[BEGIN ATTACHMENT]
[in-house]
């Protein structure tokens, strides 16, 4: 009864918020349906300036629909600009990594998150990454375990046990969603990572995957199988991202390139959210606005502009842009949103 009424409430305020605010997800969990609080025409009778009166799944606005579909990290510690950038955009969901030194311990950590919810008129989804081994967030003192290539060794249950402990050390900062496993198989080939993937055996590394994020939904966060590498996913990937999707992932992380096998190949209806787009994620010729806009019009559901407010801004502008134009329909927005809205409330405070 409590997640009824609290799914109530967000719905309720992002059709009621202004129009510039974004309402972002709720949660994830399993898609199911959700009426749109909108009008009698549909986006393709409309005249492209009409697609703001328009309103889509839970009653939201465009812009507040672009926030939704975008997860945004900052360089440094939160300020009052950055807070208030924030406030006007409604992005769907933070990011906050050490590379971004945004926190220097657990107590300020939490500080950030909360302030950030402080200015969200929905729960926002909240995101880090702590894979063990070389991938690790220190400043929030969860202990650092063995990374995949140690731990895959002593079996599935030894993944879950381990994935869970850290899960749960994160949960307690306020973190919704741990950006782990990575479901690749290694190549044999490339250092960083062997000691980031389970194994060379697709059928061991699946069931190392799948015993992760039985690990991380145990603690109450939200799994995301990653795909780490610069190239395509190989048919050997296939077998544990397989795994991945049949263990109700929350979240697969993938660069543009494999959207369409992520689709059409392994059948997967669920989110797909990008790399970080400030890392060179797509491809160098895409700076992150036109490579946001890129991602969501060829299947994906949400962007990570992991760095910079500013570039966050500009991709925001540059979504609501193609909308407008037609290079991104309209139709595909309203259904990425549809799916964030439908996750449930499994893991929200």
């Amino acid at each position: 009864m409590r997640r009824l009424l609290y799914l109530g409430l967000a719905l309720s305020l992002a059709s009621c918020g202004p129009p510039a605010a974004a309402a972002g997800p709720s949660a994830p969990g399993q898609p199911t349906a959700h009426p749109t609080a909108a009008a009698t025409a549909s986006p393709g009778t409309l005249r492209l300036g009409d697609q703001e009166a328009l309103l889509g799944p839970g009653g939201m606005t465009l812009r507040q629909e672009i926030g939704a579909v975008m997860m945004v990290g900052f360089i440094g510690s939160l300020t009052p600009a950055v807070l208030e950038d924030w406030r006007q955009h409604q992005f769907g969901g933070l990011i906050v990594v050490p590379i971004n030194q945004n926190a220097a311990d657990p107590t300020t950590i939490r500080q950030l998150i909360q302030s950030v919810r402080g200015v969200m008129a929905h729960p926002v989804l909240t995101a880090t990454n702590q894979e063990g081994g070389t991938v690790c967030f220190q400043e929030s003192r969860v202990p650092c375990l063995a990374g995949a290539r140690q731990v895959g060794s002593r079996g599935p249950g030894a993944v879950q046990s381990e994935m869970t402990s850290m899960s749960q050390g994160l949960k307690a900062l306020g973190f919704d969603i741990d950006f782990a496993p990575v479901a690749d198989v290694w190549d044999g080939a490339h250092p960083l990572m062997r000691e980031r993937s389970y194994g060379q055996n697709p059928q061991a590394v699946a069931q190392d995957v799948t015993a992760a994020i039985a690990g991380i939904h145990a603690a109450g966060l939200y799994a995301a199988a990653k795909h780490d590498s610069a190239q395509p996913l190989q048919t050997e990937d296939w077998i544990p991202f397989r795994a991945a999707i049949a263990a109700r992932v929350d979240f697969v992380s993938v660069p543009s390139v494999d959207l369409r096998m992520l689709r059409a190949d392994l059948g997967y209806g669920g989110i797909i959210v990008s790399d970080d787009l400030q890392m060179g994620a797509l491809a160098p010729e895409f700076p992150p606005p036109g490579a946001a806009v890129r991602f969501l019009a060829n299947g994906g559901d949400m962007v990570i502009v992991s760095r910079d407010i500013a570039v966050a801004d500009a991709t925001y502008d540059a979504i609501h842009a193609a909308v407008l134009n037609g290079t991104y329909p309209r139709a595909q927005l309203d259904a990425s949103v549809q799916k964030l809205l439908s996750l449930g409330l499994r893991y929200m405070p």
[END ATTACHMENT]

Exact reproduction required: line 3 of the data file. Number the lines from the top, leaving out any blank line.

């Amino acid at each position: 009864m409590r997640r009824l009424l609290y799914l109530g409430l967000a719905l309720s305020l992002a059709s009621c918020g202004p129009p510039a605010a974004a309402a972002g997800p709720s949660a994830p969990g399993q898609p199911t349906a959700h009426p749109t609080a909108a009008a009698t025409a549909s986006p393709g009778t409309l005249r492209l300036g009409d697609q703001e009166a328009l309103l889509g799944p839970g009653g939201m606005t465009l812009r507040q629909e672009i926030g939704a579909v975008m997860m945004v990290g900052f360089i440094g510690s939160l300020t009052p600009a950055v807070l208030e950038d924030w406030r006007q955009h409604q992005f769907g969901g933070l990011i906050v990594v050490p590379i971004n030194q945004n926190a220097a311990d657990p107590t300020t950590i939490r500080q950030l998150i909360q302030s950030v919810r402080g200015v969200m008129a929905h729960p926002v989804l909240t995101a880090t990454n702590q894979e063990g081994g070389t991938v690790c967030f220190q400043e929030s003192r969860v202990p650092c375990l063995a990374g995949a290539r140690q731990v895959g060794s002593r079996g599935p249950g030894a993944v879950q046990s381990e994935m869970t402990s850290m899960s749960q050390g994160l949960k307690a900062l306020g973190f919704d969603i741990d950006f782990a496993p990575v479901a690749d198989v290694w190549d044999g080939a490339h250092p960083l990572m062997r000691e980031r993937s389970y194994g060379q055996n697709p059928q061991a590394v699946a069931q190392d995957v799948t015993a992760a994020i039985a690990g991380i939904h145990a603690a109450g966060l939200y799994a995301a199988a990653k795909h780490d590498s610069a190239q395509p996913l190989q048919t050997e990937d296939w077998i544990p991202f397989r795994a991945a999707i049949a263990a109700r992932v929350d979240f697969v992380s993938v660069p543009s390139v494999d959207l369409r096998m992520l689709r059409a190949d392994l059948g997967y209806g669920g989110i797909i959210v990008s790399d970080d787009l400030q890392m060179g994620a797509l491809a160098p010729e895409f700076p992150p606005p036109g490579a946001a806009v890129r991602f969501l019009a060829n299947g994906g559901d949400m962007v990570i502009v992991s760095r910079d407010i500013a570039v966050a801004d500009a991709t925001y502008d540059a979504i609501h842009a193609a909308v407008l134009n037609g290079t991104y329909p309209r139709a595909q927005l309203d259904a990425s949103v549809q799916k964030l809205l439908s996750l449930g409330l499994r893991y929200m405070p």